Workforce management is a priority problem facing the Internal Revenue Service, including the need to close skills gaps in critical parts of the agency, according to a June 14 Government Accountability Office report.
The report references the watchdog’s March 2021 high risk findings, which categorized the enforcement of tax laws as a critical issue facing the federal government at large. And while that report found that there is sufficient leadership commitment to better enforcing tax law, the agency lacks the personnel capacity to do so.
GAO’s categorization of such a deficit as high risk to the government lends weight to the Biden administration’s recent budget request to significantly increase the IRS budget and staffing levels over the next few years.
From 2011 to 2019, the IRS has not been able to hire the same number of people who left the agency that year, with the agency bringing in barely half the number of new hires as lost employees in 2012.
And though hiring at the IRS is on the upswing in the last year, not all of the new hires have gone to areas that bring in the most revenue at the agency.
“IRS prioritized hiring for information technology and cybersecurity areas but still faces mission-critical gaps for enforcement staff,” GAO’s March High Risk List stated.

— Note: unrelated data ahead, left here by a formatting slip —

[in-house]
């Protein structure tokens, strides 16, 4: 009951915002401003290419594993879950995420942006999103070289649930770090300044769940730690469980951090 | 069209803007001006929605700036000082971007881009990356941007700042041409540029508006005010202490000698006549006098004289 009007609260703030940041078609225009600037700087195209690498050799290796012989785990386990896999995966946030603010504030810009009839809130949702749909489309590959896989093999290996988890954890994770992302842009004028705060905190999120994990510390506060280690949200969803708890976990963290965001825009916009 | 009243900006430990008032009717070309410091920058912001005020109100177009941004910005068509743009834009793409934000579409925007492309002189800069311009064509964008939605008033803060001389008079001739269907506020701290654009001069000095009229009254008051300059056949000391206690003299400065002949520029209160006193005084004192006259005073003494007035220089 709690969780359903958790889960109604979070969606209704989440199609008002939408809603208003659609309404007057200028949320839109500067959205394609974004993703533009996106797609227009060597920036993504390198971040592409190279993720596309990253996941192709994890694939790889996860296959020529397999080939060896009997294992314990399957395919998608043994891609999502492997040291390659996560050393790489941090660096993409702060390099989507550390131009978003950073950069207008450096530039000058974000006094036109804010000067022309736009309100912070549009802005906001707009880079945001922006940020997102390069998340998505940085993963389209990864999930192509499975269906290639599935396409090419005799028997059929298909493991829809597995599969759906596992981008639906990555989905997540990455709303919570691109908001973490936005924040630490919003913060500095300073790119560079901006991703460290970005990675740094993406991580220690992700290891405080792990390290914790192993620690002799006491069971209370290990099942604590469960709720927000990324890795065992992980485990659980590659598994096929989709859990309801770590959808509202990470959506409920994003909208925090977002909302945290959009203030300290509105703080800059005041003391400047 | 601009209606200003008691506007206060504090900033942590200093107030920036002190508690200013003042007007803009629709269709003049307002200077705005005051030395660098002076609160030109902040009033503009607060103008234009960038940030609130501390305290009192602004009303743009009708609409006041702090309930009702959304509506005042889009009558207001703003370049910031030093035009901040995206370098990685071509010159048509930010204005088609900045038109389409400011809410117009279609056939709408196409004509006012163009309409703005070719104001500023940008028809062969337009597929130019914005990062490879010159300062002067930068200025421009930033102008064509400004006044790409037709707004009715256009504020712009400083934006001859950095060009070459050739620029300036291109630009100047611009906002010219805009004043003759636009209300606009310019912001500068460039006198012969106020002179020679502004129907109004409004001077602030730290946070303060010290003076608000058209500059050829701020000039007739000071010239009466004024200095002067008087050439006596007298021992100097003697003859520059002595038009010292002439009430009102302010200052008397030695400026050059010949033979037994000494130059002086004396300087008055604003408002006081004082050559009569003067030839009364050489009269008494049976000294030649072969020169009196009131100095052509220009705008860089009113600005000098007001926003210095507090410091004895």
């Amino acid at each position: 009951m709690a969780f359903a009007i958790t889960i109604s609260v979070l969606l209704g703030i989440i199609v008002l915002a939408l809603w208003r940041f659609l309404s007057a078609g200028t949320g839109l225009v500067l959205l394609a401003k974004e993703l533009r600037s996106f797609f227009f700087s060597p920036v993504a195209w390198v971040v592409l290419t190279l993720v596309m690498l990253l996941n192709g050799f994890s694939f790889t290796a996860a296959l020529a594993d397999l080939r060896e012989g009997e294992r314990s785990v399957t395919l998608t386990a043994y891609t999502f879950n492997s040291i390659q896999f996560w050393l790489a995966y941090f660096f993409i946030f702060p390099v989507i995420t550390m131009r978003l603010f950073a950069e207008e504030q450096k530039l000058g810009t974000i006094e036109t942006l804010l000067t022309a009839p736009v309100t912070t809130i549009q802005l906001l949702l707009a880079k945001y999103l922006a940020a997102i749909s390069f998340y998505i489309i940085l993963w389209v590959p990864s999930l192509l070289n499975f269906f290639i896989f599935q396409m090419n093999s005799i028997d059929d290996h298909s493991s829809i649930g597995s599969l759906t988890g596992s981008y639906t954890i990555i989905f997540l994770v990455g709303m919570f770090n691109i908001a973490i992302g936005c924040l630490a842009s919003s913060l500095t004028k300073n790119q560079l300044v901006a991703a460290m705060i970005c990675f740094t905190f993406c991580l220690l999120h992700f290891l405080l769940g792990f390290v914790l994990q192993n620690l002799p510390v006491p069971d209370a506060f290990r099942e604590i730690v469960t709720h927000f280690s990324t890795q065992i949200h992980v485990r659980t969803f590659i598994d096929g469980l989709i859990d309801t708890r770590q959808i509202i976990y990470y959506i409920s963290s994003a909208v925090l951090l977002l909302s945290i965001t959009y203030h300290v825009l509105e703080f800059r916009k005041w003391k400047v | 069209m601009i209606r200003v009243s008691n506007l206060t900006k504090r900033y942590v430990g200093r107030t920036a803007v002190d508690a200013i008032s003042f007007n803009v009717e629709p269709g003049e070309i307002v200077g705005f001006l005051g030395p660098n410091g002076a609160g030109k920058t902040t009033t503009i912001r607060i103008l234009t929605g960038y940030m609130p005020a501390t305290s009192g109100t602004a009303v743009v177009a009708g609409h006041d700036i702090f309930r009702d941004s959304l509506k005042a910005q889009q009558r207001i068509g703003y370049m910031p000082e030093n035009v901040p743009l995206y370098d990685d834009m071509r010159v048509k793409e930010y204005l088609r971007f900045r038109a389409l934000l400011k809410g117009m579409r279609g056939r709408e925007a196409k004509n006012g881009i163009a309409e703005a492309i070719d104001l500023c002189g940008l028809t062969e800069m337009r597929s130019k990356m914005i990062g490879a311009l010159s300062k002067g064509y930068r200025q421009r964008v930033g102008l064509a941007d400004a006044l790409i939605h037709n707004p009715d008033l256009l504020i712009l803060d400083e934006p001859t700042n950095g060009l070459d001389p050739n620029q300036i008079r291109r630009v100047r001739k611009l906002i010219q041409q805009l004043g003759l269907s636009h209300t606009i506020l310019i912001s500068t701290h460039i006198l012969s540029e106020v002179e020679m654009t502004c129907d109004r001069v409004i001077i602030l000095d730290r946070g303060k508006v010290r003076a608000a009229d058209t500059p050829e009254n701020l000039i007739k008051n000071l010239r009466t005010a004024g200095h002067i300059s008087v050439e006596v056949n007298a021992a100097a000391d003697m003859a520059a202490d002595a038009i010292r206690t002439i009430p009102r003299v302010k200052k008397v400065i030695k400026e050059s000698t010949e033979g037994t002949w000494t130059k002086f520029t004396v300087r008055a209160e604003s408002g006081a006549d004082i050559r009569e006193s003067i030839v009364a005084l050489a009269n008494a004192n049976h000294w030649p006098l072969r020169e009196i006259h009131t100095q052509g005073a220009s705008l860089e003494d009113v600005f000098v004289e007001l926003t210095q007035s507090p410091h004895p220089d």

In fact, from 2011 to 2019, the IRS hired less than half of the number of investigation employees as it lost each year.
In 2015, the agency hired just three new employees in the investigation category while losing nearly 200.
That lack of enforcement staff has led to the agency being “outgunned” in the fight to prevent tax fraud and evasion, according to IRS Commissioner Charles Rettig.
GAO has over the past two years encouraged the IRS to develop a plan that identifies such gaps and workforce needs, with goals for addressing those challenges in the coming years.
“Our review found IRS is on schedule to implement the workforce planning initiative and have a process in place to monitor and evaluate the results by December 2021,” the report said.
The IRS knowing what kinds of employees it needs can only go so far, however, as Congress must authorize the funds to hire significantly more people, and Rettig has also called for greater direct hire authorities so that the agency can bring in qualified candidates more quickly.